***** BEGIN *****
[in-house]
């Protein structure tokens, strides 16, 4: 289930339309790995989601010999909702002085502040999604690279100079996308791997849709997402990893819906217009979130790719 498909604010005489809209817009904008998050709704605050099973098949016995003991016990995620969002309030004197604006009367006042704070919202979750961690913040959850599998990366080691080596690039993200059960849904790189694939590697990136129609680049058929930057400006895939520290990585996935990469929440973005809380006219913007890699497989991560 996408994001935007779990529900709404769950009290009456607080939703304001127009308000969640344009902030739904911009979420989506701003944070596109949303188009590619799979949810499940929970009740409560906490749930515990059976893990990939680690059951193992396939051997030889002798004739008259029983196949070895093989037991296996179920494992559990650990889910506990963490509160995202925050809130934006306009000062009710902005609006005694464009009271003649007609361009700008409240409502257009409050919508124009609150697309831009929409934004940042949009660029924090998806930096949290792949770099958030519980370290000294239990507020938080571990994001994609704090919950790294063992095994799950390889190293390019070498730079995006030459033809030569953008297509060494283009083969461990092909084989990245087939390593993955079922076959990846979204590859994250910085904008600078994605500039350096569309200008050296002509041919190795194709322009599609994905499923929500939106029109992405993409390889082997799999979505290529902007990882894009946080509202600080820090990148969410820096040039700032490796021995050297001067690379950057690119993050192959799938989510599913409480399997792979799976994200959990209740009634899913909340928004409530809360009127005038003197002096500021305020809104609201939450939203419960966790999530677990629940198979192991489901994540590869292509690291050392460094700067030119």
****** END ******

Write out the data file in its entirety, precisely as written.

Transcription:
[in-house]
């Protein structure tokens, strides 16, 4: 289930339309790995989601010999909702002085502040999604690279100079996308791997849709997402990893819906217009979130790719 498909604010005489809209817009904008998050709704605050099973098949016995003991016990995620969002309030004197604006009367006042704070919202979750961690913040959850599998990366080691080596690039993200059960849904790189694939590697990136129609680049058929930057400006895939520290990585996935990469929440973005809380006219913007890699497989991560 996408994001935007779990529900709404769950009290009456607080939703304001127009308000969640344009902030739904911009979420989506701003944070596109949303188009590619799979949810499940929970009740409560906490749930515990059976893990990939680690059951193992396939051997030889002798004739008259029983196949070895093989037991296996179920494992559990650990889910506990963490509160995202925050809130934006306009000062009710902005609006005694464009009271003649007609361009700008409240409502257009409050919508124009609150697309831009929409934004940042949009660029924090998806930096949290792949770099958030519980370290000294239990507020938080571990994001994609704090919950790294063992095994799950390889190293390019070498730079995006030459033809030569953008297509060494283009083969461990092909084989990245087939390593993955079922076959990846979204590859994250910085904008600078994605500039350096569309200008050296002509041919190795194709322009599609994905499923929500939106029109992405993409390889082997799999979505290529902007990882894009946080509202600080820090990148969410820096040039700032490796021995050297001067690379950057690119993050192959799938989510599913409480399997792979799976994200959990209740009634899913909340928004409530809360009127005038003197002096500021305020809104609201939450939203419960966790999530677990629940198979192991489901994540590869292509690291050392460094700067030119």